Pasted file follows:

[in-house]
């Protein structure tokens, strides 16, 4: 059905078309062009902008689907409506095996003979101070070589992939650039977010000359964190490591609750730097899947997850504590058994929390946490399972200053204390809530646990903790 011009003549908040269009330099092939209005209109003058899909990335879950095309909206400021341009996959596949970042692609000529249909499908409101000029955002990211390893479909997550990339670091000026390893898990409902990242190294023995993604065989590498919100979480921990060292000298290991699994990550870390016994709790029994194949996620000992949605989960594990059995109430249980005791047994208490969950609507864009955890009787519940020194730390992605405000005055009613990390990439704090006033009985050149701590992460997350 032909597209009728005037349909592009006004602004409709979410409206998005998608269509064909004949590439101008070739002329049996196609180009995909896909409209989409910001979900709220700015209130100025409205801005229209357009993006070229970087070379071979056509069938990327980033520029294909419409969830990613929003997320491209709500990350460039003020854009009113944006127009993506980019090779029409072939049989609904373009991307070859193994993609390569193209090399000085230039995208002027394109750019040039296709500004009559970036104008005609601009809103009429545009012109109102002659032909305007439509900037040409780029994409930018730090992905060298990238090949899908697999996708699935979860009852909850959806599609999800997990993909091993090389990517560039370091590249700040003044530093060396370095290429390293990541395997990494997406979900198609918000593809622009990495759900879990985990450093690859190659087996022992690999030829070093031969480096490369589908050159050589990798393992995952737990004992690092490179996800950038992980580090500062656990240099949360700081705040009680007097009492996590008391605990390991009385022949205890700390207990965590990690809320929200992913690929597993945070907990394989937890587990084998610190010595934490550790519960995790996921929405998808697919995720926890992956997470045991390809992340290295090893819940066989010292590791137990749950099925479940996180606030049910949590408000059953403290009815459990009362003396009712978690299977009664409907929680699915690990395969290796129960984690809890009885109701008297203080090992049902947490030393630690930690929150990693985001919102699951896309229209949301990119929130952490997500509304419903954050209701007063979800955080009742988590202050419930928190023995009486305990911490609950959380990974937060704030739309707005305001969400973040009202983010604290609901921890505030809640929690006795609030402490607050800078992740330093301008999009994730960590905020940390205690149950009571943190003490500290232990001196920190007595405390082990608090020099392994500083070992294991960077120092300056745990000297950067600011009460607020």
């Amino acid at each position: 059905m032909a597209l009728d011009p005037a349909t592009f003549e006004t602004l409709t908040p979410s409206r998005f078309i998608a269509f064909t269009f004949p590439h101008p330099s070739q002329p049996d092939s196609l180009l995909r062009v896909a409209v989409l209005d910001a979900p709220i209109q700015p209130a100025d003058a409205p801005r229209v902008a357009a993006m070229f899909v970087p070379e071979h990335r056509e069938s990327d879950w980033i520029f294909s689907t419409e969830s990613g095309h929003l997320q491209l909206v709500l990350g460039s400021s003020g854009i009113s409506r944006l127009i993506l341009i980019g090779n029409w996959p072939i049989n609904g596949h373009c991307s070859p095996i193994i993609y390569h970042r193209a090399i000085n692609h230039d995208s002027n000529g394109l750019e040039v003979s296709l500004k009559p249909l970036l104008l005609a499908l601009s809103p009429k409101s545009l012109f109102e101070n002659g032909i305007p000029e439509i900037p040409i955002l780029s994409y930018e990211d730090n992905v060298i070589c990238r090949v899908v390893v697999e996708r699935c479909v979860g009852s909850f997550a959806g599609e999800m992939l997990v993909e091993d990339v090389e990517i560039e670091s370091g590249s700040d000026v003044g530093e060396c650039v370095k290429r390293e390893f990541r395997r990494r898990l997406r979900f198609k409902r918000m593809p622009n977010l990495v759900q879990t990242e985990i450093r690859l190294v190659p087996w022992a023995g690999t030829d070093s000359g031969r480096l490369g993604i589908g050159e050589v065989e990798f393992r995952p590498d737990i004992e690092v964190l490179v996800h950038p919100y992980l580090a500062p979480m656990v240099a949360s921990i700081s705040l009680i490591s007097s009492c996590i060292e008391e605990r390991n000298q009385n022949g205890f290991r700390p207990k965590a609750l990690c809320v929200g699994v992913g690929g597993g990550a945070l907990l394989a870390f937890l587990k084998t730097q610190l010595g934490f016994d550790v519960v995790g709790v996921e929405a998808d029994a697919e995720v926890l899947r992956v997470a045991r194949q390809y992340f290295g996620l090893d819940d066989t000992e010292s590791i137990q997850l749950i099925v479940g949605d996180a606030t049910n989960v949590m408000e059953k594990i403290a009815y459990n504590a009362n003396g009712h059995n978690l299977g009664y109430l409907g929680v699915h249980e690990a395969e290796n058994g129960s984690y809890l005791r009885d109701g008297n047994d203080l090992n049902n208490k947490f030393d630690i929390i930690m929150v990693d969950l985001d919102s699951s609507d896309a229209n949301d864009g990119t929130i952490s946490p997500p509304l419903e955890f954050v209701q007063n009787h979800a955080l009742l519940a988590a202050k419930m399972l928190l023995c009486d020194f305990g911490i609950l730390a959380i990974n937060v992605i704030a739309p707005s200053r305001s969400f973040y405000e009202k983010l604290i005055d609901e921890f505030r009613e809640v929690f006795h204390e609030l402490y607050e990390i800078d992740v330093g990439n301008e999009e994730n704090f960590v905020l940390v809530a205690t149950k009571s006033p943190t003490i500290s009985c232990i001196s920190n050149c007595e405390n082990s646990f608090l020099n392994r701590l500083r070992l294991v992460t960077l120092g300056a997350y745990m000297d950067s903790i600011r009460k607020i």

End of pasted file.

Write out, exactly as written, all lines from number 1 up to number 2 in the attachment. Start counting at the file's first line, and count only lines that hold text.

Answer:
[in-house]
């Protein structure tokens, strides 16, 4: 059905078309062009902008689907409506095996003979101070070589992939650039977010000359964190490591609750730097899947997850504590058994929390946490399972200053204390809530646990903790 011009003549908040269009330099092939209005209109003058899909990335879950095309909206400021341009996959596949970042692609000529249909499908409101000029955002990211390893479909997550990339670091000026390893898990409902990242190294023995993604065989590498919100979480921990060292000298290991699994990550870390016994709790029994194949996620000992949605989960594990059995109430249980005791047994208490969950609507864009955890009787519940020194730390992605405000005055009613990390990439704090006033009985050149701590992460997350 032909597209009728005037349909592009006004602004409709979410409206998005998608269509064909004949590439101008070739002329049996196609180009995909896909409209989409910001979900709220700015209130100025409205801005229209357009993006070229970087070379071979056509069938990327980033520029294909419409969830990613929003997320491209709500990350460039003020854009009113944006127009993506980019090779029409072939049989609904373009991307070859193994993609390569193209090399000085230039995208002027394109750019040039296709500004009559970036104008005609601009809103009429545009012109109102002659032909305007439509900037040409780029994409930018730090992905060298990238090949899908697999996708699935979860009852909850959806599609999800997990993909091993090389990517560039370091590249700040003044530093060396370095290429390293990541395997990494997406979900198609918000593809622009990495759900879990985990450093690859190659087996022992690999030829070093031969480096490369589908050159050589990798393992995952737990004992690092490179996800950038992980580090500062656990240099949360700081705040009680007097009492996590008391605990390991009385022949205890700390207990965590990690809320929200992913690929597993945070907990394989937890587990084998610190010595934490550790519960995790996921929405998808697919995720926890992956997470045991390809992340290295090893819940066989010292590791137990749950099925479940996180606030049910949590408000059953403290009815459990009362003396009712978690299977009664409907929680699915690990395969290796129960984690809890009885109701008297203080090992049902947490030393630690930690929150990693985001919102699951896309229209949301990119929130952490997500509304419903954050209701007063979800955080009742988590202050419930928190023995009486305990911490609950959380990974937060704030739309707005305001969400973040009202983010604290609901921890505030809640929690006795609030402490607050800078992740330093301008999009994730960590905020940390205690149950009571943190003490500290232990001196920190007595405390082990608090020099392994500083070992294991960077120092300056745990000297950067600011009460607020």